“One teacher had her students draw a picture at the beginning of the year of what they thought a scientist looked like,” he said. “Almost every one of them drew a white man in a white lab coat. When she had them draw the same picture at the end of the year, the images were much more varied. I’m going to borrow that idea for my own classroom.”
Melissa Meloy, 24, is another 2013 Knowles fellow. A STEP graduate now teaching chemistry at Menlo Atherton High School, she began preparing for the profession as a biochemistry undergraduate at UC Santa Cruz; at that time she took part in a program designed to recruit and retain math and science teachers and that whet her appetite. Although she left the country after college — she found work in a butterfly conservatory in Costa Rica — she could not escape her passion to teach and applied to STEP.
“Chemistry is so abstract, but I enjoy the challenge of getting kids to like it as much as I do,” she said. “When they get it, it’s rewarding and exciting.”
Meloy credits STEP with giving her a broader perspective about teaching, an advantage that allows her to look at the curriculum and adapt her classroom approach accordingly.
“I've been working really hard on making sure I'm not seen as the sole authority on all things chemistry,” she said, noting that STEP’s emphasis on critical thinking is in keeping with the shift now under way to Common Core standards. “It’s still a struggle, since my natural instinct is to just say the right answer when a student asks me a question,” she added. “But I've had a lot of success with returning a question with another question, or bouncing someone's question back to the class.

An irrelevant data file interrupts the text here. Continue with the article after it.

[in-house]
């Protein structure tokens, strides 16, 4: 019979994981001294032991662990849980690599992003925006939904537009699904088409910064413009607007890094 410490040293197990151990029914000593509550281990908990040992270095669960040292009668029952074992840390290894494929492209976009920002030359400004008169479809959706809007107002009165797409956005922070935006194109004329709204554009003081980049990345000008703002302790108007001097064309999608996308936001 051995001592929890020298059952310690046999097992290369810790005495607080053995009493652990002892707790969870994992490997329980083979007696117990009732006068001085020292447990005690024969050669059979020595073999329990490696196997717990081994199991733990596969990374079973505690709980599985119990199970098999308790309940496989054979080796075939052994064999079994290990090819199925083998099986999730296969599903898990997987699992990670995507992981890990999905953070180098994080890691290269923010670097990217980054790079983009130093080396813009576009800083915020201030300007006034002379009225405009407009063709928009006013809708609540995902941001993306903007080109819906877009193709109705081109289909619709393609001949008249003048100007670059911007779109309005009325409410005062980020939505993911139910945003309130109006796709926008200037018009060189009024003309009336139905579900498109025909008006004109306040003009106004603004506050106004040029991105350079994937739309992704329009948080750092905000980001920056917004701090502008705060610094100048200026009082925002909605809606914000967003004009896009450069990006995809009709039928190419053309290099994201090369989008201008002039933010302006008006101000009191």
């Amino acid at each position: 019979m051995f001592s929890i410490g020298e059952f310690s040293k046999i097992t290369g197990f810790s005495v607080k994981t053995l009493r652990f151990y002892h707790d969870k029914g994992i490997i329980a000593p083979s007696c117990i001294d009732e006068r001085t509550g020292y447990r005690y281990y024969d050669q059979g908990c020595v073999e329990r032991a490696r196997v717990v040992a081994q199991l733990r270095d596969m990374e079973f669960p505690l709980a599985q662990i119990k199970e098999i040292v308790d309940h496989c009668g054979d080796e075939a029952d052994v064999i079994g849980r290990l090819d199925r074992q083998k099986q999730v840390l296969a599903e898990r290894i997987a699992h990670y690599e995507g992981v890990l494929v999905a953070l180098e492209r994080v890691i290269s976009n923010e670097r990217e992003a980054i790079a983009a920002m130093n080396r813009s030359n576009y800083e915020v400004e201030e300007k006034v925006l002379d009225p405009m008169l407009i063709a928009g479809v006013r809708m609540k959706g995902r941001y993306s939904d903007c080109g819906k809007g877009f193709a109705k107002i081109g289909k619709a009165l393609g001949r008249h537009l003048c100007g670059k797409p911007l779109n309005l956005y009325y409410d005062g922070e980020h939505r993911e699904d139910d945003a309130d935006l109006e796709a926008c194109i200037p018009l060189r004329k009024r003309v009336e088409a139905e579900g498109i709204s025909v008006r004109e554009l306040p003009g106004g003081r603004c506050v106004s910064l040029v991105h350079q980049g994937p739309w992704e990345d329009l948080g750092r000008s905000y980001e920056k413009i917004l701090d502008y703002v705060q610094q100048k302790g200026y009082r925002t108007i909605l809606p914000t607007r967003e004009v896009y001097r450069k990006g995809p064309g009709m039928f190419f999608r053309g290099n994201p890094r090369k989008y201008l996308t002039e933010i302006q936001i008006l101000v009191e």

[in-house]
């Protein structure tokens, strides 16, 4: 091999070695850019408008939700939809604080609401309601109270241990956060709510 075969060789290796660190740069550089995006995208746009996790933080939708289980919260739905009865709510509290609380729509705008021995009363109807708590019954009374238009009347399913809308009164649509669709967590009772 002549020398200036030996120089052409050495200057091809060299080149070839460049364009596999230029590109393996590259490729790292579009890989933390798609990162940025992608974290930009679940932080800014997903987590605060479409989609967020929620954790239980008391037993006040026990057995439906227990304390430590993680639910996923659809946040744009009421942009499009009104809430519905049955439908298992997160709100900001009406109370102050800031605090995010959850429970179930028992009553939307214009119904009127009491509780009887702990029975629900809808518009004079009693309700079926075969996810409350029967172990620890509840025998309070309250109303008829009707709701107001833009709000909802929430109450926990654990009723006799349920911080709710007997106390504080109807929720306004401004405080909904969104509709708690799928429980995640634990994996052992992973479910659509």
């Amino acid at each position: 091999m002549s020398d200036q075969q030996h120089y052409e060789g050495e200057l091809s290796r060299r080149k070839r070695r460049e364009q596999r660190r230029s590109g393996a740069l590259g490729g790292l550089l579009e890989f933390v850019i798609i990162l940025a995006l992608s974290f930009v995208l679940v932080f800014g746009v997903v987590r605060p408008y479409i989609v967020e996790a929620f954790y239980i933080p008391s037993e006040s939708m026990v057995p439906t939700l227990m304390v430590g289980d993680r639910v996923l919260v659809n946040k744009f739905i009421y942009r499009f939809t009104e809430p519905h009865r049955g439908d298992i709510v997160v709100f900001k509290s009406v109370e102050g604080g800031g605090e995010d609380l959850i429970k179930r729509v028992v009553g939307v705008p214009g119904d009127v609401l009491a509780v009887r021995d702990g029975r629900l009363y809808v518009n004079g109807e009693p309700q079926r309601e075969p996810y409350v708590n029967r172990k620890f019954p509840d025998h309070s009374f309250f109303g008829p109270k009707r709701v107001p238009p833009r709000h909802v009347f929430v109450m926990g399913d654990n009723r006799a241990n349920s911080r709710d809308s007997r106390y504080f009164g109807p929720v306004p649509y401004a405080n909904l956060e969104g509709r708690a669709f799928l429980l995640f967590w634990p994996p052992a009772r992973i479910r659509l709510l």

“I also learned to distill a big unit into a ‘20-second story’ to make the content both memorable and engaging,” she said. "I practiced it, and I still do, but I learned about the technique and developed my skill in using it through STEP. The goal is to ensure that there is both a hook to get students interested and a key message that they will remember far beyond your class. It’s a tactic that helps to engage students who are not interested in math or science.”